You must do the thing that you think you cannot do. ~Eleanor Roosevelt
I am the creator of my life; I mold and make my world.
Namaste’ Fellow Traveler,
Before taking my trip, I believed trains ran on a very regular schedule with their arrivals and departures predictable to the minute. This belief was immediately disputed…at least as it pertains to Canadian train travel. We got to Jasper ahead of schedule by an hour, so we were encouraged to get off and walk around the town, which I did. It was nice to walk in the open, rather than negotiating narrow passageways while figuring out how to pass oncoming people. In an arts and crafts store, I spoke with the lady attending it, and she remarked that I was lucky as typically the trains ran behind schedule (the same sentiment as the couple I spoke with the day before.)
In the afternoon, I got a sense of what she meant. We inched forward a bit, and then we waited, and then we inched forward a bit, and then we waited some more. I napped most of the afternoon since I had not slept a lot during the previous night, so I was only half-aware of the starting and stopping. After several hours of this, the loud speaker announcement explained that we were jockeying for a place on the tracks along with seven freight trains. I later found out that the freight trains had priority since they own the tracks and Via Rail is paying to use the tracks – when they are available. We got to Edmonton around 1:00 a.m., which was at least five hours behind the originally scheduled time.
As I projected forward to my most easterly destination, Toronto, I wondered if I would get there with enough time to check into my reserved Air B&B or if I would merely turn around and get back on the train heading back to Vancouver for my return trip. Or if I would need to get off my current train at a station prior to Toronto, so I could intercept the train I am scheduled to take back to Vancouver if it leaves before we get to Toronto. For someone like me who is prone to adhere to a timetable even when I am not required to, this was a bit nerve-racking.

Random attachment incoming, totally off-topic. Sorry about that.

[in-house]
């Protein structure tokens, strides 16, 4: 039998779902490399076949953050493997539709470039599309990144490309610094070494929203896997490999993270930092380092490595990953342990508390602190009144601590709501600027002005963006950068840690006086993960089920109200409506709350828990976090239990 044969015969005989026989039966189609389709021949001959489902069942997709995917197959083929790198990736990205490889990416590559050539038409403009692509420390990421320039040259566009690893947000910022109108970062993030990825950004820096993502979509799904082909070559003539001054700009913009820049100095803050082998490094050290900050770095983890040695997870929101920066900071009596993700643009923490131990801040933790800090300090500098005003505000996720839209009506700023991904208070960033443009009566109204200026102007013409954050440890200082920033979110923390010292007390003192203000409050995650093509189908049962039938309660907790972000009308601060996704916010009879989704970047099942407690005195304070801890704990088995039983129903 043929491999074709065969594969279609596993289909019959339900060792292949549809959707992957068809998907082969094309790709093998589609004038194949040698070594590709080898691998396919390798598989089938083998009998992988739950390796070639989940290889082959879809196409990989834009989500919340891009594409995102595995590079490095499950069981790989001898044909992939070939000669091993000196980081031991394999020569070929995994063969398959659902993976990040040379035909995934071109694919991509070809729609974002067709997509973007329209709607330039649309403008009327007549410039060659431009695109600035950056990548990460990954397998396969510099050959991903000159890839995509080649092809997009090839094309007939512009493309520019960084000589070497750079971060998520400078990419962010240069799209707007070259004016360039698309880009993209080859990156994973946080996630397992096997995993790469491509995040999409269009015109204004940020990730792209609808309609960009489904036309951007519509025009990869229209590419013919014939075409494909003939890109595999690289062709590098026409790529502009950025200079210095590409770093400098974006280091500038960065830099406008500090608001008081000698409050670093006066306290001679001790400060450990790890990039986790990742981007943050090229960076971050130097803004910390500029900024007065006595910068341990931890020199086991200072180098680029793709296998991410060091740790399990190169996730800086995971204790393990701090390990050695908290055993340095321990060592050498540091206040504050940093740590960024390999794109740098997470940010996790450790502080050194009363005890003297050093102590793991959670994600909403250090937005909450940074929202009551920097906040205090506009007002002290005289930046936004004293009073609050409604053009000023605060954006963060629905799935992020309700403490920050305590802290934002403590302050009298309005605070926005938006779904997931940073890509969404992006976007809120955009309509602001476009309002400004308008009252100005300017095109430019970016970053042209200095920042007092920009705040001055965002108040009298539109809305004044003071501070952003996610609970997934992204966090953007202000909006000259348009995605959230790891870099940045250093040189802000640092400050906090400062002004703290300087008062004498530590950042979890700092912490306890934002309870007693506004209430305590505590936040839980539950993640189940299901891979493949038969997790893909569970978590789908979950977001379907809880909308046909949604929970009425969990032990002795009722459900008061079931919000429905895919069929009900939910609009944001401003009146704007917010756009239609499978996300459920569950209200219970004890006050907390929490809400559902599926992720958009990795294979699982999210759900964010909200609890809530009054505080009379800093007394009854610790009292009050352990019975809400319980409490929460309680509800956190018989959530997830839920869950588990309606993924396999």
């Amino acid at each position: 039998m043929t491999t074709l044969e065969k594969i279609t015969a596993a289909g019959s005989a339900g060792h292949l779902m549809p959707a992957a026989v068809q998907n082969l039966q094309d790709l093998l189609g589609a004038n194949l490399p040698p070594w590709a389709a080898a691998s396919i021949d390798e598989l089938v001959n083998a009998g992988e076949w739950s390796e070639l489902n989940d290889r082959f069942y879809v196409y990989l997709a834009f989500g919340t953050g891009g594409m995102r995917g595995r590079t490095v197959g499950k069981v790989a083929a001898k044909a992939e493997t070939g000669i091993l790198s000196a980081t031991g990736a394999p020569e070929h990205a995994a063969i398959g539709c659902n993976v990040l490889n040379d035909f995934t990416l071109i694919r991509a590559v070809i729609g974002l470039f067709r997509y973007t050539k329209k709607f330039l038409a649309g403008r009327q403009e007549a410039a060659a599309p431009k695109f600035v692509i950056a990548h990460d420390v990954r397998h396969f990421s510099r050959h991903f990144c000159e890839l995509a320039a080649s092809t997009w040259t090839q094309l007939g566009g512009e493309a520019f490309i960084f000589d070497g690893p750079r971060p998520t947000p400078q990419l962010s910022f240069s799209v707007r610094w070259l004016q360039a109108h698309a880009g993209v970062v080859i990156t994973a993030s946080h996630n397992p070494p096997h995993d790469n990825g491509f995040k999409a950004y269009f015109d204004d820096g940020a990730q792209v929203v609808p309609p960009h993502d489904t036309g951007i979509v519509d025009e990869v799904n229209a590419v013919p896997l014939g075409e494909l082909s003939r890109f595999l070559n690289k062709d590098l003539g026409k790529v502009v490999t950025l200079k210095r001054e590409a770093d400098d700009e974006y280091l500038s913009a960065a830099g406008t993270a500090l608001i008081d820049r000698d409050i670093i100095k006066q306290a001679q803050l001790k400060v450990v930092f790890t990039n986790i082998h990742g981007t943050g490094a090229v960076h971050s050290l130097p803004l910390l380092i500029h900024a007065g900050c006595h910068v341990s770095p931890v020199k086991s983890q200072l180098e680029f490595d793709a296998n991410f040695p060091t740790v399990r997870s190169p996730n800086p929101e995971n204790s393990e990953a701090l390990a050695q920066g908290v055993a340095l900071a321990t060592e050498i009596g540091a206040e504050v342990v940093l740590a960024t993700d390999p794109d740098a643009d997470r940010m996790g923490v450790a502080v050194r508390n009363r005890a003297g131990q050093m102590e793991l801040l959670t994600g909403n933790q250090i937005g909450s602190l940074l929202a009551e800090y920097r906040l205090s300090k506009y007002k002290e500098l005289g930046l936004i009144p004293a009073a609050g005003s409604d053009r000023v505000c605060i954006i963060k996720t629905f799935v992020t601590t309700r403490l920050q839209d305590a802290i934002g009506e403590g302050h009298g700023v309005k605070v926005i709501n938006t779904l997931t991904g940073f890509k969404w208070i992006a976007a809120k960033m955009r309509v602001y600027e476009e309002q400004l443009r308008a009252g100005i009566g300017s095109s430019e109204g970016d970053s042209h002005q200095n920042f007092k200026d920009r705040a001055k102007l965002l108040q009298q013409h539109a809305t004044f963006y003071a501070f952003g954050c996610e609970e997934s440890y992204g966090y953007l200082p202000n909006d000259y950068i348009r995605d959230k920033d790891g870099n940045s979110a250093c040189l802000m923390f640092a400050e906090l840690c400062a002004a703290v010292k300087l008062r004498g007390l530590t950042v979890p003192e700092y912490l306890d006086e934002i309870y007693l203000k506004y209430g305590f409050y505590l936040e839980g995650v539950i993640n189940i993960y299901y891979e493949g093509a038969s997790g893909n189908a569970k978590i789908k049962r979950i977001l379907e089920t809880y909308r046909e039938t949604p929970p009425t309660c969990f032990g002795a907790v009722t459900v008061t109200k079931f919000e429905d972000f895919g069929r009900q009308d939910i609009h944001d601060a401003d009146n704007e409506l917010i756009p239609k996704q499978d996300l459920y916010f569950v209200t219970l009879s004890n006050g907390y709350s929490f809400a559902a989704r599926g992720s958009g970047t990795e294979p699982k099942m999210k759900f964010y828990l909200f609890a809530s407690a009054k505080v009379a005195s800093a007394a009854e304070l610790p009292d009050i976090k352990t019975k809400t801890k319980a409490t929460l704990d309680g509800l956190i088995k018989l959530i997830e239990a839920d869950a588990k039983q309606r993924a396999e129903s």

When I look at the journal questions for this week, I realize how rigid I have become about schedules. Thinking there is a schedule everyone is going to adhere to and then realizing it is totally subject to what the day may bring – like seven freight trains in line ahead of us – makes me a little antsy. First, I need to adjust my expectations and learn to go with the flow in order to fully enjoy this adventure. Plus, I need to accept this lack of predictability as part spontaneous fun. Finally, I had to accept ownership for how I created this experience. I could get in a dither about what to do if I did not reach the two endpoints – Toronto and Vancouver – or I could see it as an opportunity to employ creative strategies for making the most of the situation.
Even though the train stops were somewhat fluid, there was within the train a schedule for meals and events that did not vary greatly from the schedule. From all of my reflection on the topic, I surmise that time is a constant consideration even when everything is totally off schedule. There are still time constraints within the openness of a fluid schedule.
As a post-script on living with a non-schedule during the pandemic, I see myself struggling with the same beliefs and fears that I encountered when I was on my train trip as well as when I was house-sitting. For most of my life, I have wrestled with my own issues around being productive and fully utilizing my time, even during my supposed down time at the end of the day. For me, these issues have too often hinged on how I thought others might judge or applaud my choices, rather than acting on what gave me the greatest satisfaction and joy. That is the belief that I would most like to look at and address constructively.
My fears around not using my time wisely pivot on my concern for doing what is most important to me while making sure that I am not giving undue attention to what I feel others expect from me. Ideally, I need to engage my brain in constructive activities that fully employ it, rather than allow my ego to take charge, which it is inclined to do. While the brain is busy and engaged in right brain tasks that it can do, I consciously direct my creative
mind to look at new possibilities, change, and growth. After exploring beliefs I made up early in life and still find myself clinging to, I am ultra aware of my tendency to fall back into old thought patterns. This awareness keeps me focused of creating out of my soul rather than my fears.
Journal Question: What are your beliefs and expectations around time? How do they help or hinder you? How are your beliefs and expectations supporting or undermining the beautiful manifestation of the perfect use of your time? If a concept or idea is stopping you from optimizing your time, what new belief can you create that will allow you to accept full responsibility for how you use your time?
Affirmation: Compose a statement that summarizes what your gleaned from journaling. Make it positive, powerful, and personal. Example: I am fully awake and aware every minute.
Letter from your divine: Review your journal entry and your affirmation then write a letter from your soul to you reflecting on both. Address the letter with a term of endearment because that is how your soul sees you. Then allow the love that your soul has for you to pour out onto the page.
Buen Camino, Pat
I have spent my time stringing and unstringing my instrument while the song I came to sing remains unsung. ~Rumi